The Naval Service Medal group, with Endymion Crook and silver D’Acre Medal awarded to William Bean.
(Mister Justin Young Collection)

In the case of clasps authorized for actions occurring during the War of 1812 there are two Boat Service dates that do not appear within the London Gazette list.  In each case the recipient’s records have been reviewed to confirm their entitlement.  It follows that with the loss and destruction of many NGS1793 medals over time, and the extremely low or unique issues of certain clasps, that the completeness of any list of clasps, the numbers that were issued, or even the roll of recipients, can not be completely assured.

A Chronological List of Clasps to the Naval General Service Medal 1792–1840 Commemorating Actions Occurring During the War of 1812:

Shannon Wh Chesapeake’ (1 June 1813) the capture of the USS Chesapeake.

29 April Boat Service 1813’ the capture of the American privateer Wampoe.

29 April Boat Service 1813’ later clasps engraved as ‘Apr & May Boat Service 1813’ given for two actions on the Elk River.  The engraving of the clasp was changed to avoid confusion with the other action fought on 29 April 1813.

Pelican 14 Augt 1813’ the capture of the American brig Argus.

‘Phoebe 28 March 1814’ awarded to the crew of HMS Phoebe under Captain James Hillyar for the capture of the USS Essex, her prizes, and the sloop the Essex Junior, off of the Chilean Coast.

‘Cherub 28 March 1814’ for the crew of the HMS Cherub who participated in the above action.

8 April Boat Service 1814’ for an action on the Connecticut River.

6 May Boat Service 1814’ for the action at Oswego New York on that date.  This is an unpublished clasp.  The sole recorded recipient was James Wills (also spelled Welles Wells, or Willis).  Wills is confirmed as being on the pay list of HMS Princess Charlotte for 3 May 1814.  James Wills also served at Trafalgar and his medal was issued with that clasp as well.  Wills’ medal was recorded as being in Lord Cheylesmore’s collection and was last offered at the Sotheby’s auction of 28 June 1990.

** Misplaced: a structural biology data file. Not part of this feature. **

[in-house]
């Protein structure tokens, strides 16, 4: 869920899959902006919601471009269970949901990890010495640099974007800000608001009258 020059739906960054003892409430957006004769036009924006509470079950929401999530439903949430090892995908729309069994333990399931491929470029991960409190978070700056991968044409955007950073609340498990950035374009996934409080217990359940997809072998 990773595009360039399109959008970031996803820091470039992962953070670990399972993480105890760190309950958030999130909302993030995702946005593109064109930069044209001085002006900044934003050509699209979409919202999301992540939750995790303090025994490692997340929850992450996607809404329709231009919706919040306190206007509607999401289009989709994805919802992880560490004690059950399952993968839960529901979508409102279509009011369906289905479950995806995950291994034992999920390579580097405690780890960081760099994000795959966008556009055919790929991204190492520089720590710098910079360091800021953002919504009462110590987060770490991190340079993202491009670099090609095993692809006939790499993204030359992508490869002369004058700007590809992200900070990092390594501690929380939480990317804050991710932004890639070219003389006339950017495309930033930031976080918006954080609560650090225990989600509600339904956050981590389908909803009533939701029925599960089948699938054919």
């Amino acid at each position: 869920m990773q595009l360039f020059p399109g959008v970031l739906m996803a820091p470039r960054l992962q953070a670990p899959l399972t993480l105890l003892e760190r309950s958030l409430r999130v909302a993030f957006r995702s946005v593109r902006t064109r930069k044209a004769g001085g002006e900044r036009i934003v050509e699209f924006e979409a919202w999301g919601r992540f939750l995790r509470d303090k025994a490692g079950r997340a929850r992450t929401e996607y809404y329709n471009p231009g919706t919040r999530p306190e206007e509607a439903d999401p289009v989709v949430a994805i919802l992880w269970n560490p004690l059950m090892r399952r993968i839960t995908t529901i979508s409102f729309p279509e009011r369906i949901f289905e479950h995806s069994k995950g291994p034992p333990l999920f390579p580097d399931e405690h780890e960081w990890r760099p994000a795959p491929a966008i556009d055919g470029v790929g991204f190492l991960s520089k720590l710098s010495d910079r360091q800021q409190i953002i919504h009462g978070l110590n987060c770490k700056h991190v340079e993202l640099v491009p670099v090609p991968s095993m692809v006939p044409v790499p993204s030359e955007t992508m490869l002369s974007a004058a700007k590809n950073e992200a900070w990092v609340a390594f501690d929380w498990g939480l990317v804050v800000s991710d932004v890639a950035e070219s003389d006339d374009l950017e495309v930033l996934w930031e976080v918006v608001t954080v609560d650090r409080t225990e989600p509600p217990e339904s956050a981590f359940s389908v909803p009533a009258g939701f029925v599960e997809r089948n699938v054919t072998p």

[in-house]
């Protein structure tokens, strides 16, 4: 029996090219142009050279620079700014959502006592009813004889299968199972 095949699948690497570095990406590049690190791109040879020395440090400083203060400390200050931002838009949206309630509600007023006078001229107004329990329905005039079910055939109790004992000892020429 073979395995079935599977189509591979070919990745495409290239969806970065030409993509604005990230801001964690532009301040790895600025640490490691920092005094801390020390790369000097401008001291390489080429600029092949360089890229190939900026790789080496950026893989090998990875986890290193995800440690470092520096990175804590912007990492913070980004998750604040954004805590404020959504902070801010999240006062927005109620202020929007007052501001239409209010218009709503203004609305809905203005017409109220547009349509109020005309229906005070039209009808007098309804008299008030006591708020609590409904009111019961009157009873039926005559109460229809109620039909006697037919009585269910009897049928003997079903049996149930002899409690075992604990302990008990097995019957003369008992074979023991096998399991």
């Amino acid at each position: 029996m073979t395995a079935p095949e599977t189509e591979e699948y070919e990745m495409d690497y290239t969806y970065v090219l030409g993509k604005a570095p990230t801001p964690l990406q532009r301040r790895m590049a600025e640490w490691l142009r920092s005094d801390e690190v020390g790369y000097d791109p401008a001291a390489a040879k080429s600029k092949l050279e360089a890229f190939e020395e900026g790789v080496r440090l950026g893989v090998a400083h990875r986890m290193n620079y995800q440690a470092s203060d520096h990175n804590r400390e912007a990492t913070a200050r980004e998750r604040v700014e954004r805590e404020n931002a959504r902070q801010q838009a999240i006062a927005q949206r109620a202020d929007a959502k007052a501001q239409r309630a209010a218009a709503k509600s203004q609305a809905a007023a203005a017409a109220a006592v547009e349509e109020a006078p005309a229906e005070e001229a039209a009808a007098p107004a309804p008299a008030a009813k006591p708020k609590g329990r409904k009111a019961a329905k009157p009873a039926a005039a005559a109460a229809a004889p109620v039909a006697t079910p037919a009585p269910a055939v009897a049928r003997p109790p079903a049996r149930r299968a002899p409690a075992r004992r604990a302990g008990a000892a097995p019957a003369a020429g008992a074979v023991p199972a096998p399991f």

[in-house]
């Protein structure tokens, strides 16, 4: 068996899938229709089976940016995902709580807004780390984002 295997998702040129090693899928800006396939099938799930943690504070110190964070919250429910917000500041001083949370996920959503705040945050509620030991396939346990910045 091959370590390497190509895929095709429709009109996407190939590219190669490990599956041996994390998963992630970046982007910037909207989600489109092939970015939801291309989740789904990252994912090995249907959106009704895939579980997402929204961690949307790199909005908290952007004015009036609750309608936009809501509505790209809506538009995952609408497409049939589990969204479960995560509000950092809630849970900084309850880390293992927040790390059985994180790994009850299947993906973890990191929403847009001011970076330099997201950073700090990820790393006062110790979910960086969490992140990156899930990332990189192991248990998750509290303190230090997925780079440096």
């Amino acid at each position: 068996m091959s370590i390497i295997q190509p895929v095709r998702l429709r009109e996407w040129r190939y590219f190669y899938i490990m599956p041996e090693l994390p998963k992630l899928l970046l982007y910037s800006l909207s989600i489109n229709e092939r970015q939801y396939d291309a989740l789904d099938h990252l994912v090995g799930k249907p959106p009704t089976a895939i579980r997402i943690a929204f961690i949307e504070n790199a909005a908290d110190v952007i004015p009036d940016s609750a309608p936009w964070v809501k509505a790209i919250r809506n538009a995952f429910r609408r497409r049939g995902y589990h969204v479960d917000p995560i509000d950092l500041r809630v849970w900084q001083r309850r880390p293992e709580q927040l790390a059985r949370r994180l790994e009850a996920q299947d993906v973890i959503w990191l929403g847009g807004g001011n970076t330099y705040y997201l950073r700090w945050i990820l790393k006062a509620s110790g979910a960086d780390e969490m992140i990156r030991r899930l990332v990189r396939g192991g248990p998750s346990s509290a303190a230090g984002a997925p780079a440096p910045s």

The Companion of the Order of the bath Stall Plate to Captain James Hillyar  (later Rear Admiral of the White Sir James Hillyar KCB, KCH)  whose exploits resulted in the creation of the Phoebe 28 March 1814 clasp to the NGS1793.  Captain Hillyar was one of the many who did not live to claim his medal.
(Mister Justin Young Collection)

The Potomac 17 Aug 1814’ (actual date 29 August 1814) for the destruction of American shipping on the Potomac.

Aug & Sep Boat Service 1814’ for actions on and near the Potomac during these months.  This is an unpublished clasp.  The sole recoded recipient was Acting Surgeon Alexander Nisbett.  The issue of the medal is recorded within his service record.  Nisbett’s medal forms part of the Royal Navy collection at Portsmouth.

3 & 6 Sep Boat Service 1814’ for an action against the American schooners Tigress and Scorpion on Lake Huron.  The sole recorded recipient was Lieutenant Andrew Bulger of the Royal Newfoundland Fencibles.  This medal has not been sighted.

14 Dec Boat Service 1814’ for naval actions preparatory to the Battle of New Orleans.

Endymion Wh President’ for the engagement leading to the capture of the USS President.

It is interesting to note that, but for the efforts of the Flag Officer Committee only the surviving crew of HMS Shannon and HMS Endymion, whose Captain’s had been awarded a Naval Gold Medal, would have been eligible to claim the NGS1793 medal.



Arms, Armour, and Militaria, Orders, Medals and Decorations.  Sotheby’s 28 June 1990.

Douglas-Morris, Kenneth. Naval Medal 1793–1856.  , 1987, privately printed, London.

Joslin, E.C., Litherland A.R., Simpkin B.T. British Battles and Medals.  London: Spink, 1998.

Hayward’s Gazette No. 5 June 1975 (Naval General Service Medal 1793–1840 Instructions to Claimants, Captain K.J. Douglas-Morris, R.N.)

Long, W.H. Medals of the British Navy and How They Were Won. London: Norie and Wilson, 1895.

Naval General Service Medal Roll 1793–1840.  Anonymous compiler, typewritten, circa 1920.

O’Byrne, William. A Naval biographical Dictionary: comprising the life and services of every living officer in Her Majesty’s Navy from the rank of Admiral of the Fleet to that of Lieutenant inclusive.  .  1849.  Polstead: J.B. Hayward & Son, 1990.


[1] Boat Service clasps were of a standard type with the words ‘Boat Service’ die struck and the date of the action engraved before the word ‘Boat’ and the year of the action engraved after ‘Service” e.g. 14 Dec Boat Service 1814.

[2] Compiled to assist in the apprehension of those who ‘ran’ (deserted).